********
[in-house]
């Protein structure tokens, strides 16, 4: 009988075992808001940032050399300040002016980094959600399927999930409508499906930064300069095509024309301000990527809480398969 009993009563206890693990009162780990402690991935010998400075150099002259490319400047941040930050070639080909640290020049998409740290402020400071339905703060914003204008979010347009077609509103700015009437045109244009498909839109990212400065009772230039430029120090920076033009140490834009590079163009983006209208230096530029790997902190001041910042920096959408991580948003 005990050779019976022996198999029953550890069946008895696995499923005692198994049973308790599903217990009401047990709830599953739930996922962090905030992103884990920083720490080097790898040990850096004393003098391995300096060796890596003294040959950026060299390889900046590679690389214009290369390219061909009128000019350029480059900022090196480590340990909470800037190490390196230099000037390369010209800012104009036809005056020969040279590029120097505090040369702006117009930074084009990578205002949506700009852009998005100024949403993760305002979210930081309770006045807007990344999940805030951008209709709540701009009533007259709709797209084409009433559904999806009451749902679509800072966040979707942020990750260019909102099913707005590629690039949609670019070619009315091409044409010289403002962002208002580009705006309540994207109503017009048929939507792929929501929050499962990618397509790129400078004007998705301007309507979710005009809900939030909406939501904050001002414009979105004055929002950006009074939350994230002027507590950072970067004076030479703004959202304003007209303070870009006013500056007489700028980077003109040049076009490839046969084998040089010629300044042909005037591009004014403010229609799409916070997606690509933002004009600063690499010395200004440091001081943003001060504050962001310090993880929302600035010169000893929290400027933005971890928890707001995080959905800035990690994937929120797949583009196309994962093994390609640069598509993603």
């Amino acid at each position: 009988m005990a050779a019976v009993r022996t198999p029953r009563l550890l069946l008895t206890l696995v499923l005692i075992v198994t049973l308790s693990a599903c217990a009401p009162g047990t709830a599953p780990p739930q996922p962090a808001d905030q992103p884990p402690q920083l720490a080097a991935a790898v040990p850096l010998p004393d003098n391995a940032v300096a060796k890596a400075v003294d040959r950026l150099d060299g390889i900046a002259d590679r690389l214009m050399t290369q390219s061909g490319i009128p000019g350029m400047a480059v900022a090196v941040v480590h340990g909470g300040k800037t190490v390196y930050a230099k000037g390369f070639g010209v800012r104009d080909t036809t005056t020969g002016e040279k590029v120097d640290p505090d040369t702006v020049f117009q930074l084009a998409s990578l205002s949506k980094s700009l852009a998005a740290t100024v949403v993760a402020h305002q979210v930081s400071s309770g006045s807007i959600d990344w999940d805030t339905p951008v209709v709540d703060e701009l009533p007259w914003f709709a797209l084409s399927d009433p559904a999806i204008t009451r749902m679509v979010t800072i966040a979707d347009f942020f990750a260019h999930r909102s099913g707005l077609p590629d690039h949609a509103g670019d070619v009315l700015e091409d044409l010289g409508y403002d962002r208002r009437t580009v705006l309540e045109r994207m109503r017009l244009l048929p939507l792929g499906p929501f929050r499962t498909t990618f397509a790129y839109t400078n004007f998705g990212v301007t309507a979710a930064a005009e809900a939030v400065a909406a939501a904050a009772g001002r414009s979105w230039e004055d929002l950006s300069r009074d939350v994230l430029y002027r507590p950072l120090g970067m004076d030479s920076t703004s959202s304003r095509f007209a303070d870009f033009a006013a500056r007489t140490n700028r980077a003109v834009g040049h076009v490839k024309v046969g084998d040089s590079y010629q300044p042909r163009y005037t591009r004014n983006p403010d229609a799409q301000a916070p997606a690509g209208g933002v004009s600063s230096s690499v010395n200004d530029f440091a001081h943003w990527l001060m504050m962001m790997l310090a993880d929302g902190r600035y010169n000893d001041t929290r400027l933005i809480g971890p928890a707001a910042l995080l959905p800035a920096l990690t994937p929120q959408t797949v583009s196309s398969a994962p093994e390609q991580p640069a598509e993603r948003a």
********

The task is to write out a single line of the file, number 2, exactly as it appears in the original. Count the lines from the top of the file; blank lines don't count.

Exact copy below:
């Protein structure tokens, strides 16, 4: 009988075992808001940032050399300040002016980094959600399927999930409508499906930064300069095509024309301000990527809480398969 009993009563206890693990009162780990402690991935010998400075150099002259490319400047941040930050070639080909640290020049998409740290402020400071339905703060914003204008979010347009077609509103700015009437045109244009498909839109990212400065009772230039430029120090920076033009140490834009590079163009983006209208230096530029790997902190001041910042920096959408991580948003 005990050779019976022996198999029953550890069946008895696995499923005692198994049973308790599903217990009401047990709830599953739930996922962090905030992103884990920083720490080097790898040990850096004393003098391995300096060796890596003294040959950026060299390889900046590679690389214009290369390219061909009128000019350029480059900022090196480590340990909470800037190490390196230099000037390369010209800012104009036809005056020969040279590029120097505090040369702006117009930074084009990578205002949506700009852009998005100024949403993760305002979210930081309770006045807007990344999940805030951008209709709540701009009533007259709709797209084409009433559904999806009451749902679509800072966040979707942020990750260019909102099913707005590629690039949609670019070619009315091409044409010289403002962002208002580009705006309540994207109503017009048929939507792929929501929050499962990618397509790129400078004007998705301007309507979710005009809900939030909406939501904050001002414009979105004055929002950006009074939350994230002027507590950072970067004076030479703004959202304003007209303070870009006013500056007489700028980077003109040049076009490839046969084998040089010629300044042909005037591009004014403010229609799409916070997606690509933002004009600063690499010395200004440091001081943003001060504050962001310090993880929302600035010169000893929290400027933005971890928890707001995080959905800035990690994937929120797949583009196309994962093994390609640069598509993603």